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1 July 2010 Spread, Growth Parameters, and Reproductive Potential for Brown Flatsedge (Cyperus fuscus)
Charles T. Bryson, Richard Carter
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Abstract

Brown flatsedge (Cyperus fuscus) is widely distributed in Europe, Asia, the Indian subcontinent, and the Mediterranean region of Northern Africa. It was apparently introduced into North America in the late 1800s and has steadily moved southward and westward. Brown flatsedge is reported new to Arkansas and Mississippi herewith. Field observations from early spring until frost were made between 2003 and 2007 from populations present at three sites: Chicot County, Arkansas, and Pearl River and Washington counties, Mississippi. Under natural field conditions, brown flatsedge plants germinated from late March and early April until frost. Inflorescences were observed in mid-May and seed production continued until frost. In field populations, the average numbers of scales per spikelet, inflorescences per plant, and spikelets per inflorescence were 15, 28, and 33, respectively. Greenhouse experiments were established in 2008 at Stoneville, MS, to determine growth parameters and the reproductive potential of brown flatsedge. In greenhouse experiments, by 10 wk after emergence (WAE), brown flatsedge plants were 30.2 cm tall and 63.9 cm in diameter, and dry weights were 1.4, 1.0, 2.0, 0.5, and 1.9 g for roots, culms, leaves, bracts, and inflorescences, respectively. Brown flatsedge culms and inflorescences appeared 5 WAE, and by 9 WAE all plants were producing seed. Brown flatsedge could pose a threat to natural plant communities and rice agriculture in Arkansas, Louisiana, Mississippi, Missouri, Tennessee, and Texas. Additional research is needed to determine seed longevity and ecological range potential, and to develop inexpensive and effective control methods.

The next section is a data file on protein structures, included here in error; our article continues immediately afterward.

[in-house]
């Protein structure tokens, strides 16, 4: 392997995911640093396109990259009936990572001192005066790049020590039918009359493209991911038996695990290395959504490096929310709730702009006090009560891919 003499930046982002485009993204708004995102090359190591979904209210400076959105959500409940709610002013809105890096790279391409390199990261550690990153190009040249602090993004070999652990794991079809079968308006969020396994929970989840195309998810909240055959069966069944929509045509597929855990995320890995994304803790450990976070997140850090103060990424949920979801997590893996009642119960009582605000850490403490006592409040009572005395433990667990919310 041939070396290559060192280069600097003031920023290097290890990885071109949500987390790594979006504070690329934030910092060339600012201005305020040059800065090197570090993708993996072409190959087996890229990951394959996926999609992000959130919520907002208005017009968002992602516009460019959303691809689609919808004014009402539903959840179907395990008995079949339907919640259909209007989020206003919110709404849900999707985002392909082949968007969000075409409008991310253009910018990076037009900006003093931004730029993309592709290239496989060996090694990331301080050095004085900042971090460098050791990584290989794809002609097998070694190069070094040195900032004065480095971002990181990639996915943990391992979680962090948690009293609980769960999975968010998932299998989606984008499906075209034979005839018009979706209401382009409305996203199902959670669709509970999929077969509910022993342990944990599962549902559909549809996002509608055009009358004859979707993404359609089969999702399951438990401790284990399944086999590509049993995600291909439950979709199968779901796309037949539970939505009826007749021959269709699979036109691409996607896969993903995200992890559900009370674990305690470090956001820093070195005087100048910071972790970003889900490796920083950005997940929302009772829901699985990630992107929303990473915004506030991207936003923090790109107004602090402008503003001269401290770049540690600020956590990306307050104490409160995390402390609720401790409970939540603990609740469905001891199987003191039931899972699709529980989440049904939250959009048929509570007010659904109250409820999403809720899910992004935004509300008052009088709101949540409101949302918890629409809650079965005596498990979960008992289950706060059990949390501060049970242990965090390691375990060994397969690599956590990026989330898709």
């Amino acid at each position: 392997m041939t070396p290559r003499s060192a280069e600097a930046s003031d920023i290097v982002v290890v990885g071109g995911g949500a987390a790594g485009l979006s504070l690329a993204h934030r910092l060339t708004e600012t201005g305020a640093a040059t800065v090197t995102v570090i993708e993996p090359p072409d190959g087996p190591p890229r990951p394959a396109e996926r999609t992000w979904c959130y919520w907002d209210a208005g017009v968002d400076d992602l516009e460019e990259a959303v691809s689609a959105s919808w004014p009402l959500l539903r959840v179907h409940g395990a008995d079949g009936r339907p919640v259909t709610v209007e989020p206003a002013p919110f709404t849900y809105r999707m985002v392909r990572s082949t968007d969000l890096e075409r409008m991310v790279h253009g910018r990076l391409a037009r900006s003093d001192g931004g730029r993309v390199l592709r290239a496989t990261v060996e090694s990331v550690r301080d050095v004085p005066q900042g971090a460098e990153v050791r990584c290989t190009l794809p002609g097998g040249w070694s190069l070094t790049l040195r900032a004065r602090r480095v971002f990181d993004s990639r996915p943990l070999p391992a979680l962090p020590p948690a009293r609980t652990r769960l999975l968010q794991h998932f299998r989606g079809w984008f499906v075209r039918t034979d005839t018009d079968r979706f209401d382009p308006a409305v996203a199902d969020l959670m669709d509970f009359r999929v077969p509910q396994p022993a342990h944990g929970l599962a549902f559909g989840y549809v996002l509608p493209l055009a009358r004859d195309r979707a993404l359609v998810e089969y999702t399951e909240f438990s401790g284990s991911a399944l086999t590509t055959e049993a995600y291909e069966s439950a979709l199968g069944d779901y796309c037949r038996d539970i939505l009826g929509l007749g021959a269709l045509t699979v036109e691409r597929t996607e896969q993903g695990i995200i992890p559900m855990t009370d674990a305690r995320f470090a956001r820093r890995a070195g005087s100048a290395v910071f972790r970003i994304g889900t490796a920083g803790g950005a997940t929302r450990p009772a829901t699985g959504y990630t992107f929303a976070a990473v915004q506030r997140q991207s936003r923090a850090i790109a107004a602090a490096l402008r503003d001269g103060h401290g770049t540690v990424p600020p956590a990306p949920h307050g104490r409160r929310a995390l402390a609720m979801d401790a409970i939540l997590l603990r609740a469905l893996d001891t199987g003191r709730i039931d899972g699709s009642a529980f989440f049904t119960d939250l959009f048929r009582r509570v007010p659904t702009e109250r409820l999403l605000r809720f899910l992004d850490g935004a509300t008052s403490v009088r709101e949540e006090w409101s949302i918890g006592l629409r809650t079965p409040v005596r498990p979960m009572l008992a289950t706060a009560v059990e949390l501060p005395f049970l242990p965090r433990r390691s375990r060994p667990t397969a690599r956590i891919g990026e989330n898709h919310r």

Nomenclature: Brown flatsedge, Cyperus fuscus L. CYPFU

Charles T. Bryson and Richard Carter "Spread, Growth Parameters, and Reproductive Potential for Brown Flatsedge (Cyperus fuscus)," Invasive Plant Science and Management 3(3), 240-245, (1 July 2010). https://doi.org/10.1614/IPSM-D-09-00037.1
Received: 28 October 2009; Accepted: 1 March 2010; Published: 1 July 2010
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